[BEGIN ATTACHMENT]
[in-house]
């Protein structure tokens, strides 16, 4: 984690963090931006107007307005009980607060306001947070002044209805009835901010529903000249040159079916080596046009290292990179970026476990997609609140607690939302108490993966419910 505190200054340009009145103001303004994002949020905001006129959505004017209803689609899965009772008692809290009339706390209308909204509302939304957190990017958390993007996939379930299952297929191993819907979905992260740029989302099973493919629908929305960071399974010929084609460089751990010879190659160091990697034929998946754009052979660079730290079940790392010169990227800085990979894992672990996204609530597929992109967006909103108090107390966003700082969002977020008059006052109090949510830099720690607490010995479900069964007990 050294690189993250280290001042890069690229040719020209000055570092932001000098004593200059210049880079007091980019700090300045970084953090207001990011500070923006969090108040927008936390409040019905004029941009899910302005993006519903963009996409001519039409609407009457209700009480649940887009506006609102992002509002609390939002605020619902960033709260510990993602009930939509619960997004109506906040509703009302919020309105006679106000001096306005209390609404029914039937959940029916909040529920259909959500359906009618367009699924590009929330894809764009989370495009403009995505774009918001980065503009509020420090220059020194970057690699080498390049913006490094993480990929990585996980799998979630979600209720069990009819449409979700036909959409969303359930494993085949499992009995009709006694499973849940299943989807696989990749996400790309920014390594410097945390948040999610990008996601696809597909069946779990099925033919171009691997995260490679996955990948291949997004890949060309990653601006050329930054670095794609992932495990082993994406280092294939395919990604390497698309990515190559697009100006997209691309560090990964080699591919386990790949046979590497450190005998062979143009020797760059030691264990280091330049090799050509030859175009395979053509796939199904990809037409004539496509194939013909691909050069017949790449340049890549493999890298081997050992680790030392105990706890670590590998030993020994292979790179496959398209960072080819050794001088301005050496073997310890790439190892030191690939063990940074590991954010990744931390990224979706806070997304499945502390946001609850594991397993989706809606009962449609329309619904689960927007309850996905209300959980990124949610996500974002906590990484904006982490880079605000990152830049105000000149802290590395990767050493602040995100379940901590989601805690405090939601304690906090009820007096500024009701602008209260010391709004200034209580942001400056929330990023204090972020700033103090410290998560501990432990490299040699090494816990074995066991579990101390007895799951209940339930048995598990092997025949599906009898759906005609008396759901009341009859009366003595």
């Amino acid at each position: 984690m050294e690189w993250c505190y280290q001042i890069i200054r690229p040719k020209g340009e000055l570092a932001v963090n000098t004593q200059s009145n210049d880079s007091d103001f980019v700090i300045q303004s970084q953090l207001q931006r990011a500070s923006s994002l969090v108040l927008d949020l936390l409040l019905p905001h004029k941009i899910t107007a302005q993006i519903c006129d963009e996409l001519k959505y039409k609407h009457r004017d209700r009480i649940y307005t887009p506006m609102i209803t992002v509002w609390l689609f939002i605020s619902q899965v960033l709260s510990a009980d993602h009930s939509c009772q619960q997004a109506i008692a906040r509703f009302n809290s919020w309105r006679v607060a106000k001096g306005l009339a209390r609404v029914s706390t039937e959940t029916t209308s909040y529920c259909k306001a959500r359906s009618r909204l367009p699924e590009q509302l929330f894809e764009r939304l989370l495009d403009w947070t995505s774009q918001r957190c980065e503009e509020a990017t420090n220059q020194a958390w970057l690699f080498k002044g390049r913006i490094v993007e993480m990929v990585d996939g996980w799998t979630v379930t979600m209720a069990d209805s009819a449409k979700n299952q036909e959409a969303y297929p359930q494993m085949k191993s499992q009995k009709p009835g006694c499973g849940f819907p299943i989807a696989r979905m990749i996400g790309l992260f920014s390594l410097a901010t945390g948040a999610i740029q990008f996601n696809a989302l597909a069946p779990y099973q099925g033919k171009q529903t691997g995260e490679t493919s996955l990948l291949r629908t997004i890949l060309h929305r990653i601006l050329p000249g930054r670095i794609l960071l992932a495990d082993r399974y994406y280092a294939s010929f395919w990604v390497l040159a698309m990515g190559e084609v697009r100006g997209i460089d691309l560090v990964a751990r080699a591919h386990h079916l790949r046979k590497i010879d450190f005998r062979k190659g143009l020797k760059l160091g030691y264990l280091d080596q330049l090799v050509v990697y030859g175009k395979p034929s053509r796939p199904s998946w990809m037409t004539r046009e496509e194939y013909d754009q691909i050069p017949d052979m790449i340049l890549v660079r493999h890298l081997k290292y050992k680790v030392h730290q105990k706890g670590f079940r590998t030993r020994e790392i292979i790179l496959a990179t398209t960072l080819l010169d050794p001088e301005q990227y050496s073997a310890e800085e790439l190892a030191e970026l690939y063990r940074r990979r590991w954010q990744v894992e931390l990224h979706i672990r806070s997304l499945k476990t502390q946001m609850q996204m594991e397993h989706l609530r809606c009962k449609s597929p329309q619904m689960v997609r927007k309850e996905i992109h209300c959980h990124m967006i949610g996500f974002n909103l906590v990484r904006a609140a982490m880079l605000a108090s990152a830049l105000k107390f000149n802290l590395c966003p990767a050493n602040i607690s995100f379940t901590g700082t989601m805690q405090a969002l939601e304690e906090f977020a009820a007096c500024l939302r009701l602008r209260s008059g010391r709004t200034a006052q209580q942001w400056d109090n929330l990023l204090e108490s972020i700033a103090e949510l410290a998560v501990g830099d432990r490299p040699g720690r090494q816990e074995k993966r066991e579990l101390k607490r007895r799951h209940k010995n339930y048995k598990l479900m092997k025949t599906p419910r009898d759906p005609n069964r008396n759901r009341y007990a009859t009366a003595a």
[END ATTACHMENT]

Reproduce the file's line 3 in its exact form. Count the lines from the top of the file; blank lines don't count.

């Amino acid at each position: 984690m050294e690189w993250c505190y280290q001042i890069i200054r690229p040719k020209g340009e000055l570092a932001v963090n000098t004593q200059s009145n210049d880079s007091d103001f980019v700090i300045q303004s970084q953090l207001q931006r990011a500070s923006s994002l969090v108040l927008d949020l936390l409040l019905p905001h004029k941009i899910t107007a302005q993006i519903c006129d963009e996409l001519k959505y039409k609407h009457r004017d209700r009480i649940y307005t887009p506006m609102i209803t992002v509002w609390l689609f939002i605020s619902q899965v960033l709260s510990a009980d993602h009930s939509c009772q619960q997004a109506i008692a906040r509703f009302n809290s919020w309105r006679v607060a106000k001096g306005l009339a209390r609404v029914s706390t039937e959940t029916t209308s909040y529920c259909k306001a959500r359906s009618r909204l367009p699924e590009q509302l929330f894809e764009r939304l989370l495009d403009w947070t995505s774009q918001r957190c980065e503009e509020a990017t420090n220059q020194a958390w970057l690699f080498k002044g390049r913006i490094v993007e993480m990929v990585d996939g996980w799998t979630v379930t979600m209720a069990d209805s009819a449409k979700n299952q036909e959409a969303y297929p359930q494993m085949k191993s499992q009995k009709p009835g006694c499973g849940f819907p299943i989807a696989r979905m990749i996400g790309l992260f920014s390594l410097a901010t945390g948040a999610i740029q990008f996601n696809a989302l597909a069946p779990y099973q099925g033919k171009q529903t691997g995260e490679t493919s996955l990948l291949r629908t997004i890949l060309h929305r990653i601006l050329p000249g930054r670095i794609l960071l992932a495990d082993r399974y994406y280092a294939s010929f395919w990604v390497l040159a698309m990515g190559e084609v697009r100006g997209i460089d691309l560090v990964a751990r080699a591919h386990h079916l790949r046979k590497i010879d450190f005998r062979k190659g143009l020797k760059l160091g030691y264990l280091d080596q330049l090799v050509v990697y030859g175009k395979p034929s053509r796939p199904s998946w990809m037409t004539r046009e496509e194939y013909d754009q691909i050069p017949d052979m790449i340049l890549v660079r493999h890298l081997k290292y050992k680790v030392h730290q105990k706890g670590f079940r590998t030993r020994e790392i292979i790179l496959a990179t398209t960072l080819l010169d050794p001088e301005q990227y050496s073997a310890e800085e790439l190892a030191e970026l690939y063990r940074r990979r590991w954010q990744v894992e931390l990224h979706i672990r806070s997304l499945k476990t502390q946001m609850q996204m594991e397993h989706l609530r809606c009962k449609s597929p329309q619904m689960v997609r927007k309850e996905i992109h209300c959980h990124m967006i949610g996500f974002n909103l906590v990484r904006a609140a982490m880079l605000a108090s990152a830049l105000k107390f000149n802290l590395c966003p990767a050493n602040i607690s995100f379940t901590g700082t989601m805690q405090a969002l939601e304690e906090f977020a009820a007096c500024l939302r009701l602008r209260s008059g010391r709004t200034a006052q209580q942001w400056d109090n929330l990023l204090e108490s972020i700033a103090e949510l410290a998560v501990g830099d432990r490299p040699g720690r090494q816990e074995k993966r066991e579990l101390k607490r007895r799951h209940k010995n339930y048995k598990l479900m092997k025949t599906p419910r009898d759906p005609n069964r008396n759901r009341y007990a009859t009366a003595a």